Edison soon ran into setbacks with his ore concentrating process. Massive rollers broke loose, abrasive dust covered everything, and several workmen died in machinery accidents. Some ore powder blew away during transport to the steel mills; still more blew away in steel mill furnaces. One of Edison's successful developments, a glue-like substance that bound the iron powder in briquettes, allowed the iron ore to be transported and used effectively in steel-making.
Thomas Edison at His Ore Concentrating Plant in Ogdensburg, New Jersey, circa 1896 (1891/1901)Original Source: Digital Collections
From 1894 to 1897, Edison spent nearly all of his time tinkering at the plant, only coming home on Sundays. Despite modest demand for the ore he was producing, Edison frequently shut down the plant to redesign machinery and rebuild inefficient structures. As Edison sank more money into his now-failing project, investors left, workers lost faith, and foremen resigned.
Thomas Edison in a Machine Shop at His Ore-Concentrating Works in Ogdensburg, New Jersey, 1897 (1897) by Underhill, Irving, d. 1960Original Source: Digital Collections
To keep his mill running, Edison sold the stock from his electric company merger and went into debt. The final blow came with the opening of the Mesabi iron range in Minnesota. High-grade iron ore became plentiful again, leaving Edison's iron ore powder unneeded.
Thomas Edison at His Ore-Concentrating Works, Ogdensburg, New Jersey, 1897 (1897) by Underhill, Irving, d. 1960Original Source: Digital Collections
By the end of the 1890s, Thomas Edison had spent nearly ten years and more than two million dollars attempting to build an industry around the mining of low-grade iron ore. Deeply in debt, Edison shuttered his operations, but in true Edison fashion, found a new direction in the dust of his failed mining venture.
Cementing a Legacy
After Thomas Edison's mining operations failed, he saw an opportunity for his rock crushing technology to be used in the growing Portland cement industry. Edison's initial exposure to cement production began with the sale of waste sand from his ore-separator to cement manufacturers. By 1901, Edison had built a manufacturing plant in New Jersey and launched the Edison Portland Cement Company.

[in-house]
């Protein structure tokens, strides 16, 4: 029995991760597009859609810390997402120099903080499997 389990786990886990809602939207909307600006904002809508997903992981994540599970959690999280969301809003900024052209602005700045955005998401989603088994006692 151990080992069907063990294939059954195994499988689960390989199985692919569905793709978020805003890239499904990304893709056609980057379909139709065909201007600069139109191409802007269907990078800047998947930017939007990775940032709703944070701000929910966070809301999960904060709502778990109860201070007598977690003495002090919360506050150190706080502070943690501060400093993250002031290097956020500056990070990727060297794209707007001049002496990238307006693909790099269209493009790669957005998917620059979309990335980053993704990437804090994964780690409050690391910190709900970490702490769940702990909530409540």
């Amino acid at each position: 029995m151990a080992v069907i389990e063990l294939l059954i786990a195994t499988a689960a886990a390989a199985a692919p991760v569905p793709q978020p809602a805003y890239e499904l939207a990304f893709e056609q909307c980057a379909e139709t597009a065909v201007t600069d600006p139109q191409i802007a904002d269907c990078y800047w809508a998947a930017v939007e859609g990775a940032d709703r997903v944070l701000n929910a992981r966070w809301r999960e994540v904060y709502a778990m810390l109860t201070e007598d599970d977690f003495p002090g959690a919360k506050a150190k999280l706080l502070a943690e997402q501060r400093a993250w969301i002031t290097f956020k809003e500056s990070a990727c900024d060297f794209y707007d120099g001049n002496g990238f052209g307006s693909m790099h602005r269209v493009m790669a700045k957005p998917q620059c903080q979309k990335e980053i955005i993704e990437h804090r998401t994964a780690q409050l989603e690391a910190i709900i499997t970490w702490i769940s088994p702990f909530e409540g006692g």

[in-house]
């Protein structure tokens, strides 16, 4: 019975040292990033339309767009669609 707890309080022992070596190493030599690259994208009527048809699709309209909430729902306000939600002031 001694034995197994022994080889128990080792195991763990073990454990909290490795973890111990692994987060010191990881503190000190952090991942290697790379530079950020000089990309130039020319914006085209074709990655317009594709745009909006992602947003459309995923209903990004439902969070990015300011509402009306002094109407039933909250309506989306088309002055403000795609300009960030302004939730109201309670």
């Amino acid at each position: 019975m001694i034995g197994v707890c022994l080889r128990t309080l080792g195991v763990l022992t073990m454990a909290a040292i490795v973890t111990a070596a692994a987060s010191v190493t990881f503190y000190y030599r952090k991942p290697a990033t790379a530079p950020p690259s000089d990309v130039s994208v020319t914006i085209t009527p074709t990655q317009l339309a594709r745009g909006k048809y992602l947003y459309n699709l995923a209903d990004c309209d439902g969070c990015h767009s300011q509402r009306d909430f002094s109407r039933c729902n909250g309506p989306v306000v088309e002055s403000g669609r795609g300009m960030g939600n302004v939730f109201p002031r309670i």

Thomas Edison with an "Ediphone" Dictation Machine at His Desk in the West Orange Laboratory, 1911 (1911-11-20)Original Source: Digital Collections
Led by Edison's inventive spirit, the Edison Portland Cement Company became America’s largest cement producer. His innovative redesign of the rotatory kilns used in cement-making increased efficiency so much that he led the industry to overproduction.
With cement now unprofitable, Edison explored new uses for the building material in order to increase demand.
One experiment attempted to solve the shortage of affordable housing for working class families.
Using giant iron molds, Edison created entire houses of cement at the rate of one per day.
Ultimately, mass-producing houses with Edison's process proved too expensive for builders to adopt.
President Harding Visiting the "Vagabonds" Camp Site, 1921 (1921) by Ford Motor Company. Engineering Photographic DepartmentOriginal Source: Digital Collections
Edison eventually profited from the general expansion of cement use in infrastructure and was able to repay the debt incurred from his ore mining venture. When Edison's friend Henry Ford began construction on Ford Motor Company's massive manufacturing complex, the Rouge plant, the Edison Portland Cement Company supplied the cement.
Henry Ford Watching Thomas Edison Sign Edison Institute Cornerstone, September 27, 1928 (1928-09-27)Original Source: Digital Collections
Like Edison, Henry Ford also found opportunity in failure. As an adversary of waste, Ford ensured his Rogue plant could manufacture Portland cement from the left over slag produced by its blast furnace. In 1928, Henry Ford used this cement to cast a cornerstone for the new museum he was building and dedicating to Thomas Edison.
Cornerstone of Edison Institute Signed by Thomas A. Edison, September 27, 1928 (1928)Original Source: http://collections.thehenryford.org/Collection.aspx?objectKey=10475
Signed by Edison, the Portland cement cornerstone helps tell the story of his legacy -- a legacy built on the tenacious ability to find new opportunity in what others considered failure.
From The Henry Ford Archive of American Innovation™.
America’s greatest innovators ask big “What If” questions—and answer them in even bigger ways. Step into the unfolding drama of those questions and discover how visionaries like Thomas Edison triumphed to create lasting change.